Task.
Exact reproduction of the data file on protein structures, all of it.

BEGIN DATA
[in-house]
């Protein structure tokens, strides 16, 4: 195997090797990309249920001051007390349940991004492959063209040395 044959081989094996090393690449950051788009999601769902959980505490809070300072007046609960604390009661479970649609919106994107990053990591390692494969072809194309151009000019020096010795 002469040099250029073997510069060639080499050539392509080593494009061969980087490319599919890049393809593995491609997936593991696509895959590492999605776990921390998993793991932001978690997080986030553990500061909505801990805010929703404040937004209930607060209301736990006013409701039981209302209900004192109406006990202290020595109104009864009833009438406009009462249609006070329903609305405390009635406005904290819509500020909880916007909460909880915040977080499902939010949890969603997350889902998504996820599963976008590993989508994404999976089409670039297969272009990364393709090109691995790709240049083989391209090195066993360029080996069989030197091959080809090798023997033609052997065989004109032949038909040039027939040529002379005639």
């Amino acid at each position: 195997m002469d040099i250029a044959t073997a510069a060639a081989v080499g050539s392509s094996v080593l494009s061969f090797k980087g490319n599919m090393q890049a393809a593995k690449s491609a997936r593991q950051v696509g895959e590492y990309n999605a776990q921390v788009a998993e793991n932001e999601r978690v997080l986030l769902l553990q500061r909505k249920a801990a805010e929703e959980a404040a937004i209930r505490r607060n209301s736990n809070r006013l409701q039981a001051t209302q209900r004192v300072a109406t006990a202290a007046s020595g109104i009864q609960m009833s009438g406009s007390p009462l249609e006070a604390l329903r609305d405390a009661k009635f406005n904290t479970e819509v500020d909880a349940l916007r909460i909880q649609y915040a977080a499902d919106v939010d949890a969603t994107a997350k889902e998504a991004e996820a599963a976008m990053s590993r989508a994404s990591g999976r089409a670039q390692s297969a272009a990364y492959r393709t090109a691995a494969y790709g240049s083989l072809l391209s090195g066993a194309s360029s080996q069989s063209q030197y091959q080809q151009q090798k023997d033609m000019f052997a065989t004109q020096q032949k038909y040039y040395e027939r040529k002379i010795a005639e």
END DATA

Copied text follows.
[in-house]
């Protein structure tokens, strides 16, 4: 195997090797990309249920001051007390349940991004492959063209040395 044959081989094996090393690449950051788009999601769902959980505490809070300072007046609960604390009661479970649609919106994107990053990591390692494969072809194309151009000019020096010795 002469040099250029073997510069060639080499050539392509080593494009061969980087490319599919890049393809593995491609997936593991696509895959590492999605776990921390998993793991932001978690997080986030553990500061909505801990805010929703404040937004209930607060209301736990006013409701039981209302209900004192109406006990202290020595109104009864009833009438406009009462249609006070329903609305405390009635406005904290819509500020909880916007909460909880915040977080499902939010949890969603997350889902998504996820599963976008590993989508994404999976089409670039297969272009990364393709090109691995790709240049083989391209090195066993360029080996069989030197091959080809090798023997033609052997065989004109032949038909040039027939040529002379005639």
């Amino acid at each position: 195997m002469d040099i250029a044959t073997a510069a060639a081989v080499g050539s392509s094996v080593l494009s061969f090797k980087g490319n599919m090393q890049a393809a593995k690449s491609a997936r593991q950051v696509g895959e590492y990309n999605a776990q921390v788009a998993e793991n932001e999601r978690v997080l986030l769902l553990q500061r909505k249920a801990a805010e929703e959980a404040a937004i209930r505490r607060n209301s736990n809070r006013l409701q039981a001051t209302q209900r004192v300072a109406t006990a202290a007046s020595g109104i009864q609960m009833s009438g406009s007390p009462l249609e006070a604390l329903r609305d405390a009661k009635f406005n904290t479970e819509v500020d909880a349940l916007r909460i909880q649609y915040a977080a499902d919106v939010d949890a969603t994107a997350k889902e998504a991004e996820a599963a976008m990053s590993r989508a994404s990591g999976r089409a670039q390692s297969a272009a990364y492959r393709t090109a691995a494969y790709g240049s083989l072809l391209s090195g066993a194309s360029s080996q069989s063209q030197y091959q080809q151009q090798k023997d033609m000019f052997a065989t004109q020096q032949k038909y040039y040395e027939r040529k002379i010795a005639e």